Research Article | Open Access
Vishnu Kaniyarakkal, Nizamuddin Mundangalam, Anitha Puduvail Moorkoth, Sheela Mathew, "Intestinal Parasite Profile in the Stool of HIV Positive Patients in relation to Immune Status and Comparison of Various Diagnostic Techniques with Special Reference to Cryptosporidium at a Tertiary Care Hospital in South India", Advances in Medicine, vol. 2016, Article ID 3564359, 6 pages, 2016. https://doi.org/10.1155/2016/3564359
Intestinal Parasite Profile in the Stool of HIV Positive Patients in relation to Immune Status and Comparison of Various Diagnostic Techniques with Special Reference to Cryptosporidium at a Tertiary Care Hospital in South India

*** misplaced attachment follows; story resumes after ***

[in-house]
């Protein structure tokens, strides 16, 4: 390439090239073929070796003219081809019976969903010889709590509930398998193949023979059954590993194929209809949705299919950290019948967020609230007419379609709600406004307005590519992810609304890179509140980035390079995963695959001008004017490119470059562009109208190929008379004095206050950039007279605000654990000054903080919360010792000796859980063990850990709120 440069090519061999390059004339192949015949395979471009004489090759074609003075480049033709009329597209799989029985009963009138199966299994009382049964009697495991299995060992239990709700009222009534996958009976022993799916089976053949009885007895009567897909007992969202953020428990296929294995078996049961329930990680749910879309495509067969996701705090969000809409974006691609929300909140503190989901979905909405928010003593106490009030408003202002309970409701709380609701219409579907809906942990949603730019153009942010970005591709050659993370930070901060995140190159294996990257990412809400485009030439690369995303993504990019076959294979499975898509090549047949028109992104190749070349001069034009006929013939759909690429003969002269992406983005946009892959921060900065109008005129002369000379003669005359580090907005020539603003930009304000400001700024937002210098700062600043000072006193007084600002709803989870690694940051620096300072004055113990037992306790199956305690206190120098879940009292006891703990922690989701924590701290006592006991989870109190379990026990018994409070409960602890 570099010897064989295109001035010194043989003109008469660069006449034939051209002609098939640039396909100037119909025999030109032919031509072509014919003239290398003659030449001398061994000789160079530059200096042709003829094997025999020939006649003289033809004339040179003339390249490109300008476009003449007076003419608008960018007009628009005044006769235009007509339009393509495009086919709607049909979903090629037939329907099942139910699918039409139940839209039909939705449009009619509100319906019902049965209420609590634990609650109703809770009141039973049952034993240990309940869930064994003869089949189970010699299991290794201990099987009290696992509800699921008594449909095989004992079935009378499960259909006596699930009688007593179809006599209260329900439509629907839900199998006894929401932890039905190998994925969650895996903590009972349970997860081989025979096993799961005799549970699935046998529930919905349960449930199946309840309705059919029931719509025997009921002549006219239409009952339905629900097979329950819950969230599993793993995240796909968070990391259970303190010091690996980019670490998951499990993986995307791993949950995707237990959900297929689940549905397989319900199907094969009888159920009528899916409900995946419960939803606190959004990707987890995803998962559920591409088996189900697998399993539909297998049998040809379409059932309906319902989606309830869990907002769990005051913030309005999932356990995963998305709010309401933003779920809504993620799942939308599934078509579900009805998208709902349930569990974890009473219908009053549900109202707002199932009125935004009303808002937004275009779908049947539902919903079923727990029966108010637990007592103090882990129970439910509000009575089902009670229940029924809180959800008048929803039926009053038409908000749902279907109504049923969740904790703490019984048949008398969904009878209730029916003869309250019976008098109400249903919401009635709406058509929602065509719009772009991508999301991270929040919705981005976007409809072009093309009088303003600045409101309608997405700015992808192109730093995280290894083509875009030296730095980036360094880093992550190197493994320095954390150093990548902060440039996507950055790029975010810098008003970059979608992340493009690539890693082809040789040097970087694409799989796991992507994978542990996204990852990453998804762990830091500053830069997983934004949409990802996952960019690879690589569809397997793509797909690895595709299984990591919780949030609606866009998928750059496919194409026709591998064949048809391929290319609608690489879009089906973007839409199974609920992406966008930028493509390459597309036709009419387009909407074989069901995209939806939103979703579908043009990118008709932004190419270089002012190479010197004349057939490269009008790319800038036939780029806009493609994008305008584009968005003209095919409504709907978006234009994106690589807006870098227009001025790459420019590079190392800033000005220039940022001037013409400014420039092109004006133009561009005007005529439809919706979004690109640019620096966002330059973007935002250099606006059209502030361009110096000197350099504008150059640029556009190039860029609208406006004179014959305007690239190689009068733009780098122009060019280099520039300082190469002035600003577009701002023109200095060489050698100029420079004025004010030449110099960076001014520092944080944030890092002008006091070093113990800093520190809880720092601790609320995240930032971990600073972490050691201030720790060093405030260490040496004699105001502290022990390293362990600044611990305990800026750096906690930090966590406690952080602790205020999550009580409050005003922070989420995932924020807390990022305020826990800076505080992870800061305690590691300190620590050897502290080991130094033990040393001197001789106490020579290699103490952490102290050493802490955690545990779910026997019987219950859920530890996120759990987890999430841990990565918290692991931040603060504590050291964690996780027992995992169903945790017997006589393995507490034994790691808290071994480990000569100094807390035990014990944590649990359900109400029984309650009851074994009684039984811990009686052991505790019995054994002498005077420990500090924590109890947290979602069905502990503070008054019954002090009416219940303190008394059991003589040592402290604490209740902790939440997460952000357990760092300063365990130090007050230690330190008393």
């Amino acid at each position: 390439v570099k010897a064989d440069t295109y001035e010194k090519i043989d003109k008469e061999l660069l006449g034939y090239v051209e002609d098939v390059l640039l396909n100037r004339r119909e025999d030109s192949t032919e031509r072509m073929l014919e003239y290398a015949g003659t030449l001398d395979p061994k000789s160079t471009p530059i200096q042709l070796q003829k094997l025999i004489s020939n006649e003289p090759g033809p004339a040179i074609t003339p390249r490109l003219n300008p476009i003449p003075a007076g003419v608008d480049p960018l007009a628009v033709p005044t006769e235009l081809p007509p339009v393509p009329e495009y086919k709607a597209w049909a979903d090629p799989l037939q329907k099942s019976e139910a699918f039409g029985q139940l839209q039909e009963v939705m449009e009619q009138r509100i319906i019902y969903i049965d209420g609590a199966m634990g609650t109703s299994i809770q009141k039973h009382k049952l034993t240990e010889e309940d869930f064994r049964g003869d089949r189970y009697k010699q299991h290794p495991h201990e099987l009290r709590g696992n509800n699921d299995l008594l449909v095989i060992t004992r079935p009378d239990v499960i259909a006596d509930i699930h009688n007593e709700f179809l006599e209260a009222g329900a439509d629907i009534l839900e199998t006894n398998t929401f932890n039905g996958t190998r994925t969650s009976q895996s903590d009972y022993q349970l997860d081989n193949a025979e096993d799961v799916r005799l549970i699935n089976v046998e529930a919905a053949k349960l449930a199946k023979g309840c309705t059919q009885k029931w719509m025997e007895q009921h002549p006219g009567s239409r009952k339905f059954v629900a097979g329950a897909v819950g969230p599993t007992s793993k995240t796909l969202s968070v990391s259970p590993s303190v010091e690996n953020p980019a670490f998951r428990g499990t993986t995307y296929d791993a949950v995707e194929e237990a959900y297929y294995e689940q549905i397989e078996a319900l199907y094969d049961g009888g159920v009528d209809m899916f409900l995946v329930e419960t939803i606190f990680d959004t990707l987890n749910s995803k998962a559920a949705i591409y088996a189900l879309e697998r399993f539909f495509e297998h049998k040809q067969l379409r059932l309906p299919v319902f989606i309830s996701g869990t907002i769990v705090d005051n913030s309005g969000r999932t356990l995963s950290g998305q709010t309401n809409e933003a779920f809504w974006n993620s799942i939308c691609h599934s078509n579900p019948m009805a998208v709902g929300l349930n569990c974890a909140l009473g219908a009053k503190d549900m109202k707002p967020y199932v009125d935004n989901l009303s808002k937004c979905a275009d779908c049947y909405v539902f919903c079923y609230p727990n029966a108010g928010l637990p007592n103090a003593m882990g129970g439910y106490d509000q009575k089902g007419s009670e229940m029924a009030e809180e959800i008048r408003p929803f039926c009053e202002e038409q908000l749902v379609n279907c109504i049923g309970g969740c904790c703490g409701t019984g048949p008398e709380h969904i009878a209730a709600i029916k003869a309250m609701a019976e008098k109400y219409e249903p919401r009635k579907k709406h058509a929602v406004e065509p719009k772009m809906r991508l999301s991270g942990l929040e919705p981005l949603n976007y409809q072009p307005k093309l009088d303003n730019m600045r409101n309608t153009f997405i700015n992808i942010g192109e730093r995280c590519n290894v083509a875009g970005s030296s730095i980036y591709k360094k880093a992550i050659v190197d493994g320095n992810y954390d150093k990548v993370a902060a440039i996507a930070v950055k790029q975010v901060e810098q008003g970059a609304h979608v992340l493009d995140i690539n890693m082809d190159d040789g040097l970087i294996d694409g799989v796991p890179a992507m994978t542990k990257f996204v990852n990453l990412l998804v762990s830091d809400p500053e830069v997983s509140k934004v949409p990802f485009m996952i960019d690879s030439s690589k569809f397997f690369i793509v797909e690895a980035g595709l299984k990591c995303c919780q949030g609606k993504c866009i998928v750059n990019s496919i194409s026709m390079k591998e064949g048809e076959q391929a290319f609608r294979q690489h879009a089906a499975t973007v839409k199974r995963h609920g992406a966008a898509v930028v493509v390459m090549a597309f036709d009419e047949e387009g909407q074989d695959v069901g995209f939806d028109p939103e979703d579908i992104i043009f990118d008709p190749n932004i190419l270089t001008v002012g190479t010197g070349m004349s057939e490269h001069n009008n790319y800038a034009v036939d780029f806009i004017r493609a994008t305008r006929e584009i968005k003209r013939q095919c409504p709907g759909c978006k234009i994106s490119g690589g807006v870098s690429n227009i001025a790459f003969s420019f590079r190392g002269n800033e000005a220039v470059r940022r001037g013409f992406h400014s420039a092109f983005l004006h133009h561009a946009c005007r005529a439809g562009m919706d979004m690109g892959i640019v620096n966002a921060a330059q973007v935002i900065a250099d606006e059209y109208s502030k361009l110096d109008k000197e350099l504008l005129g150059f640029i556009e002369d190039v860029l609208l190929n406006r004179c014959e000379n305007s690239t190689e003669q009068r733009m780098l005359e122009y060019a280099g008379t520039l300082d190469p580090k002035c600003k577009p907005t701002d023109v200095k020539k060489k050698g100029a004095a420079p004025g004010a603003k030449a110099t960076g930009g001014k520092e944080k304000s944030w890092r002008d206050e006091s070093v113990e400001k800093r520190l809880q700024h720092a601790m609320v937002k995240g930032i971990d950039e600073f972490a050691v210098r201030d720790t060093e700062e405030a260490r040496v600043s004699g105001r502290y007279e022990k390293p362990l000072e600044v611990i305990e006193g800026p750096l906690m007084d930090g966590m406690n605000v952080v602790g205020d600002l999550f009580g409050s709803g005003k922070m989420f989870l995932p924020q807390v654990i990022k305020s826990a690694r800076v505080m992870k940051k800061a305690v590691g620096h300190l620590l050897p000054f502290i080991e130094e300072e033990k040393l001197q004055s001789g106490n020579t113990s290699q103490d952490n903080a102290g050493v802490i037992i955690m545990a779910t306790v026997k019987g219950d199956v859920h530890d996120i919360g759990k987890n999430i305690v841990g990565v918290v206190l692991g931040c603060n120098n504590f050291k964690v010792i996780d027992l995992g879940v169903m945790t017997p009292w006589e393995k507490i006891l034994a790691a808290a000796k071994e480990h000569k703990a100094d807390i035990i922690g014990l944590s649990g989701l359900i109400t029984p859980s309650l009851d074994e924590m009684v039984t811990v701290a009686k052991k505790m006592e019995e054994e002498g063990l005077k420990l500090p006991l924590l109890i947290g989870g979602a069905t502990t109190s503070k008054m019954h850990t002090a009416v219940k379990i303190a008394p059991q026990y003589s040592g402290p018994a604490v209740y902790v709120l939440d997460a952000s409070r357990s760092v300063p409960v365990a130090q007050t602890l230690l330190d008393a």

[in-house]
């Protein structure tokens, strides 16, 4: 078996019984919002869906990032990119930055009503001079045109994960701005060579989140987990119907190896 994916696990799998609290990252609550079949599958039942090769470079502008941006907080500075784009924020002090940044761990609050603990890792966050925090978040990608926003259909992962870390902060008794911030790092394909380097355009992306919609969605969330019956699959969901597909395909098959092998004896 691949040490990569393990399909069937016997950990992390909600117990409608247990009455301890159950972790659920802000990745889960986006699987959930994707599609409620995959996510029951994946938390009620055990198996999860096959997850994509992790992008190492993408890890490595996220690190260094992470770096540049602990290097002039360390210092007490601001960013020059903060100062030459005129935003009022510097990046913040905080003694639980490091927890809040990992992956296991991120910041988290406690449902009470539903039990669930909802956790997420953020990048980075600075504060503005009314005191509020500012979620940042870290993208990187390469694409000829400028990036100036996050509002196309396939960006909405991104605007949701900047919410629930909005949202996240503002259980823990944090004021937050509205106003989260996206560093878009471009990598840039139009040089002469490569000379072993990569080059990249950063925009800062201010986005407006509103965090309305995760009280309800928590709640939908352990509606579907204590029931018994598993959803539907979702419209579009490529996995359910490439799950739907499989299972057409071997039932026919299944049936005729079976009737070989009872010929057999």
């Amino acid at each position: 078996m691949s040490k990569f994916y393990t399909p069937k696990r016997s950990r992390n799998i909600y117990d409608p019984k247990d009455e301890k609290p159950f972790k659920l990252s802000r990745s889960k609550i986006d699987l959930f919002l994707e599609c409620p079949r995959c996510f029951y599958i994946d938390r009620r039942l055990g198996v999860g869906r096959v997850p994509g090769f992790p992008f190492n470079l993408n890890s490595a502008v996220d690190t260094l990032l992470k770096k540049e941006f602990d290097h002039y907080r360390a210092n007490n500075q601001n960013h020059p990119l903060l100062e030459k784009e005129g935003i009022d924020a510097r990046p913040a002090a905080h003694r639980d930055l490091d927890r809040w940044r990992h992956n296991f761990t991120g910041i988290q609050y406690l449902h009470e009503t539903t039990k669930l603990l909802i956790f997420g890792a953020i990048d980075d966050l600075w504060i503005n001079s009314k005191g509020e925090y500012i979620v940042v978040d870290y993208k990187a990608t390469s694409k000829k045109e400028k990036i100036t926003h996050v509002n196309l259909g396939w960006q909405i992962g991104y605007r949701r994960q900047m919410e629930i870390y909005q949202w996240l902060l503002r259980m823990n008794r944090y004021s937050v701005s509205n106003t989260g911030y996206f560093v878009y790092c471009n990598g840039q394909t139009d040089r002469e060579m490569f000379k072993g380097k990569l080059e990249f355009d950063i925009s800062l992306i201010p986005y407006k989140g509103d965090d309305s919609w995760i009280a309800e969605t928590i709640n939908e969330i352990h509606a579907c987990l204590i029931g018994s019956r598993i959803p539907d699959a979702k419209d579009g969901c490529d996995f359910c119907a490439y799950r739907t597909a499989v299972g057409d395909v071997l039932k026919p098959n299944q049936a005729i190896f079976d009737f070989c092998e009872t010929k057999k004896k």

Acquired immunodeficiency syndrome and related opportunistic infections are a significant cause of morbidity and mortality in susceptible population. This study aims to negate the paucity of data regarding the relation between CD4 levels, prevalence of enteric parasites, and the outcome of treatment with HAART (highly active antiretroviral therapy) and Cotrimoxazole in Kerala, India. Multiple stool samples from 200 patients in a cross-sectional study were subjected to microscopy and Cryptosporidium stool antigen ELISA. Parasites were identified in 18 samples (9%). Cystoisospora and Cryptosporidium spp. were seen in 9 cases (4.5%) and 5 cases (2.5%), respectively. Microsporidium spores and Chilomastix mesnili cysts were identified in 1 case each (0.5% each). Seven cases of Cystoisospora diarrhoea recovered after treatment with Cotrimoxazole. Diarrhoea due to Cryptosporidium spp. in all 5 cases subsided after immune reconstitution with HAART. This study concludes that a positive association was seen between low CD4 count (<200 cells/μL) and overall parasite positivity ( value < 0.01). ELISA is a more sensitive modality for the diagnosis of Cryptosporidium diarrhoea. Chilomastix mesnili, generally considered a nonpathogen, may be a cause of diarrhoeal disease in AIDS. Immune reconstitution and Cotrimoxazole prophylaxis remain to be the best therapeutic approach in AIDS-related diarrhoea.